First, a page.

See biographies by J. P. Marquand (1925 and 1960).
Timothy is mentioned in the Bible at the time of St. Paul's second visit to Lystra (Acts 16:1-2), where Timothy is mentioned as a "disciple" or "follower." St. Paul, having been impressed by his "own son in the faith," arranged that he should become his companion (Acts 16:3), and personally circumcised him because his mother was of the Jewish faith, so that he might be accepted by the Jews. He was ordained (1 Timothy 4:14) and went with Paul in his journey through Phrygia, Galatia and Mysia; also to Troas, Philippi, Berea (Acts 17) and Corinth (Acts 18:5). His mother, Eunice, and his grandmother, Lois, are noted as eminent for their piety and faith, which indicates that they may have also been Christians. Timothy is praised by Paul for his knowledge of the Scriptures, and is said to have been acquainted with the Scriptures since childhood. The Bible gives little information about Timothy's father; however, it does indicate that he was a Greek (Acts 16:1).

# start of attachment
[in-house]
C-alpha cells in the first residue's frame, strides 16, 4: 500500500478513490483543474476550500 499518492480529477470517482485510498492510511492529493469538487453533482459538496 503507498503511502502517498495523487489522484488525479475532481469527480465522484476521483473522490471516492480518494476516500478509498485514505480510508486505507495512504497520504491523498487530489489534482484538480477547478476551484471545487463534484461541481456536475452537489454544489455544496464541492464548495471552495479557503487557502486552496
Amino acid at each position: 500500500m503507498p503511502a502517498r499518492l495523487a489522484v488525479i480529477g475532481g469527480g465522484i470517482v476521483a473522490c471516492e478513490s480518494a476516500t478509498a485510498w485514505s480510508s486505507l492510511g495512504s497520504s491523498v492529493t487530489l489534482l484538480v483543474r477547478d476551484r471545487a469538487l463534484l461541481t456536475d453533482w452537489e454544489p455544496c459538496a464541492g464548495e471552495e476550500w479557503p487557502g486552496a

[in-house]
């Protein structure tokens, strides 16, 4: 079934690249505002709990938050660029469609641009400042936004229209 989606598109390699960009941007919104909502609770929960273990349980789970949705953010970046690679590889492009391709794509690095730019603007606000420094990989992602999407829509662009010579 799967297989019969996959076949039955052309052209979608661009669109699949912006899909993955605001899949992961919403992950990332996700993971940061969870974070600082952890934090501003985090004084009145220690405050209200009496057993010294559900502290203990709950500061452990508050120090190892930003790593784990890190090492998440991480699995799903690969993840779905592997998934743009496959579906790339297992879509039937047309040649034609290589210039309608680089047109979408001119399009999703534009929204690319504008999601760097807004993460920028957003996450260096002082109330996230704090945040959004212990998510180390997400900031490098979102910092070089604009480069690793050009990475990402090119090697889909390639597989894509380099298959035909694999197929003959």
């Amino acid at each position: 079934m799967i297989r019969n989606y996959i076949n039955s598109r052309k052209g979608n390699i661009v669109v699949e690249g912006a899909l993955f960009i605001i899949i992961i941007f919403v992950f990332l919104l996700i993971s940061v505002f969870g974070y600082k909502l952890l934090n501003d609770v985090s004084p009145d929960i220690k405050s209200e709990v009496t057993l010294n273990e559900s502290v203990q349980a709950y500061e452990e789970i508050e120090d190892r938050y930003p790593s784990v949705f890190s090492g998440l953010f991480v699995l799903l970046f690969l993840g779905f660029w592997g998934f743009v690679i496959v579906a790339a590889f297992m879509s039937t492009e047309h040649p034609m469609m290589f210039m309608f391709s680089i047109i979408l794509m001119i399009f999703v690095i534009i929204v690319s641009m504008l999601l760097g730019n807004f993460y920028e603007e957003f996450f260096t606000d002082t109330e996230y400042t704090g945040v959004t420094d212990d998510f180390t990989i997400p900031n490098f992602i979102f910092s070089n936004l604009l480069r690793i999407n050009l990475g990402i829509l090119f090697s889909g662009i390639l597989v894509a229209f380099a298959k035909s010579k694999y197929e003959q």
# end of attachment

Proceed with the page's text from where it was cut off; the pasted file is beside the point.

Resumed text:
According to later tradition, St. Paul ordained St. Timothy as Bishop of Ephesus in the year 65, where he served for 15 years. In the year 80 (though some sources place the event during the year 97, with Timothy dying at age 80), Timothy tried to halt a pagan procession of idols, ceremonies and songs. In response to his preaching of the Gospel, the angry pagans beat him, dragged him through the streets and stoned him to death. In the 4th century, his relics were transferred to the Church of the Holy Apostles in Constantinople.